Sunday, February 10, 2013

Canada's Sub-Prime Disaster Waiting in Harper's Wings

One sector known for being a holdout on climate change is the financial community.   Some of the most outlandish denialist journalism has come (and too often still does) from once credible outlets such as the Wall Street Journal and Financial Post.

But now they're being overtaken by reality.  Denialism, no matter how loud and influential and constant, cannot stop the steady advance of climate change and that makes it ultimately self-defeating.   The flat-earthers learned that in their day.  Wishful thinking and denialism are losing strategies.

A new day may be upon us as even the Financial Times seems to acknowledge the writing on the wall:

A new project has asked more than 1,000 of the world’s biggest asset owners to say what their exposure is to climate risks and what they are doing about it. 

Julian Poulter, executive director of the Asset Owners Disclosure Project, says it is becoming more important that institutions understand and disclose the impact that climate change could have  on their portfolios.

There is increasing certainty that climate change is happening and that its impacts are going to be profound. The International Energy Agency says that the world is on course for average temperature rises of at least 4C, not the 2C targeted by policy makers, adding that if we are to stay within the 2C target, two-thirds of fossil fuel reserves must remain in the ground.

“The year ahead will be dominated by growing tension between ever-stronger evidence of climate change and the inadequate policy response,” says Nick Robins, head of the climate change centre at HSBC. Awareness of the severity of climate impacts is likely to be further strengthened in September, when the Intergovernmental Panel on Climate Change (IPCC) publishes its fifth review of the science of climate change.

This implies that high-carbon assets will face increasing regulatory constraints and a growing risk of becoming stranded assets. Yet the average pension fund portfolio has 55 per cent of its assets invested in high-carbon sectors or sectors greatly exposed to climate change, Mr Poulter points out.

The range of sectors he highlights – such as oil and gas, energy, transport, manufacturing and the financing that funds these activities – gives a good idea of how affected most portfolios will be.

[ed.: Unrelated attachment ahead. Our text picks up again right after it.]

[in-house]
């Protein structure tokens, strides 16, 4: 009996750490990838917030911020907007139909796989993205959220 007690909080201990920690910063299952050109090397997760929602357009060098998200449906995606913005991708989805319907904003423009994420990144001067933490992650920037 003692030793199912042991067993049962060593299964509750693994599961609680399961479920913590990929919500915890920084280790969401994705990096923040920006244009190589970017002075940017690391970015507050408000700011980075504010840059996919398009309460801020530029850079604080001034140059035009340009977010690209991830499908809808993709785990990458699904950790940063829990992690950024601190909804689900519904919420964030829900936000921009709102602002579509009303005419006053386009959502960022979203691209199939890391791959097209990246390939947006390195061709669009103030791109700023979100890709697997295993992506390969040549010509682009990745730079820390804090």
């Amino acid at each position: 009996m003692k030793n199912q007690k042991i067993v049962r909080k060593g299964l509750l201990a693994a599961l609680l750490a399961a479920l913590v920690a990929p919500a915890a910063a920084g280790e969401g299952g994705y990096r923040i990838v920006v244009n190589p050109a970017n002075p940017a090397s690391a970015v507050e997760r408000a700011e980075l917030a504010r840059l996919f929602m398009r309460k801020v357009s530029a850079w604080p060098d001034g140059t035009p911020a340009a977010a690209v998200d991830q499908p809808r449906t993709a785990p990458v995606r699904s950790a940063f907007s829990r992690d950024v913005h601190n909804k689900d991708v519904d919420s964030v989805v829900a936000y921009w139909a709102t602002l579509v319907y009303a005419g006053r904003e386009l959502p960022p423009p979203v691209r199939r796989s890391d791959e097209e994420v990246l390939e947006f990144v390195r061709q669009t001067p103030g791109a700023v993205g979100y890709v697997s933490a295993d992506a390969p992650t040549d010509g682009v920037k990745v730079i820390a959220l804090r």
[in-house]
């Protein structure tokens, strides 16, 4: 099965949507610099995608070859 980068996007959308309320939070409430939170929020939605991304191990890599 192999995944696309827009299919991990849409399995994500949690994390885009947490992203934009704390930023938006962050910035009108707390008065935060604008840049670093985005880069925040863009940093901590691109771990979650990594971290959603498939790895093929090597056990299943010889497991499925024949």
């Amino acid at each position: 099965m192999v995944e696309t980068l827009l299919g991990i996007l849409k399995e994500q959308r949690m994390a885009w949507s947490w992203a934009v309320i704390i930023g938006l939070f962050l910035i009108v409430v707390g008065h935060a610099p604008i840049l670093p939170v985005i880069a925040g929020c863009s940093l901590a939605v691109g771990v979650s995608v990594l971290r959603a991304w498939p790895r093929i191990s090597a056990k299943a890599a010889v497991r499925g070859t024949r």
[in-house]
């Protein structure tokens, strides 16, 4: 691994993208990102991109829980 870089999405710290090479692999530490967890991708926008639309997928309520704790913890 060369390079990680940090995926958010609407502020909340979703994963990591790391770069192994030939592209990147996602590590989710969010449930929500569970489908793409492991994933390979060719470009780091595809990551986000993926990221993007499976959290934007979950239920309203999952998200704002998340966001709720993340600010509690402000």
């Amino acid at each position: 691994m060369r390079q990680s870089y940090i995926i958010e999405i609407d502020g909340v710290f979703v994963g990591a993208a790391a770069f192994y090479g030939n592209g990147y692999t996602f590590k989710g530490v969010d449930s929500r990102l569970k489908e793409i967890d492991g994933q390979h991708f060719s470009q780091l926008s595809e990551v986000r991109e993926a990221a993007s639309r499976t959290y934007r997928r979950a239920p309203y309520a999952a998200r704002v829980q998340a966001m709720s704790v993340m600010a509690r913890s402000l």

“As universal owners, they are exposed to the impacts of climate change in all regions, asset classes and industries,” he says.

The only realistic method for asset owners to manage climate risk is to hedge their portfolios – to invest in low-carbon assets so that when carbon is re-priced, either directly or indirectly, the destruction of value in their high-carbon investments is offset by an increase in value in their low-carbon investments.

The first step in this rebalancing of portfolios is for institutions to find out how exposed their current investments are, and then to tell people about it.

This is a significant leap for the sector, which has a tendency to be secretive. “There is a crisis of transparency in this industry,” Mr Poulter says.

Asset owners have never been put on the spot before.

And there, laid bare before you, is the folly of Stephen Harper and Canada's bitumen traffickers.   "...two-thirds of fossil fuel reserves must remain in the ground - the destruction of value in their high-carbon investments"   There it is, in a nutshell.

When business recognizes that two-thirds of fossil fuel reserves must remain in the ground that guts the value of the world's carbon-filthiest and most expensive petroleum resource, bitumen.   Investors are already waking up to the looming destruction of value in their high-carbon investments - bitumen or, more to the point, the companies that produce, refine and export the stuff.

Asset owners, i.e. investment funds, are now on the spot and they've never been put on this spot before.   They have to be realistic about the reality and impact of climate change not only on the environment but on the portfolio they're selling to their investors.   It's their asses on the line now.

There is a major campaign now underway to force academic institutions to divest holdings in high-carbon resources.   When the investment community follows suit, as it will, all the King's horses and all the King's men in Ottawa and Calgary and Edmonton will no longer be able to mask the reality that Athabasca bitumen is a horribly sub-prime asset on which they have been recklessly gambling the economy and fiscal stability of our country.

The fact that bitumen is unjustifiably expensive to produce and transport coupled with the fact that it's the highest-carbon variety of ersatz petroleum on the planet should be enough to persuade any rational, responsible leader to act prudently.   Add to that all the other factors - the tax deferrals; the subsidies and grants; the resources squandered on extraction including energy and water;  the ecological devastation, existing and potential;  the deferred (perhaps permanently) remediation; the carbon emissions associated with extraction, processing and transportation; the devastatingly overheated Alberta "boom and bust" economy; this may be the biggest and costliest blunder in Canadian history.

It's one thing for Stephen Harper to ignore reality.   He does that as a matter of course just as he ignored the alarms of the onrushing 2008 economic meltdown while ushering Canada toward U.S.-style casino capitalism.

It's another thing altogether for our Liberal and New Democrat leaders not to recognize the peril of our sub-prime Athabasca bitumen and it's cowardly of them not to stand up for the Canadian public and try to stop this from getting any worse than it already is.

Folly, sheer folly.

No comments: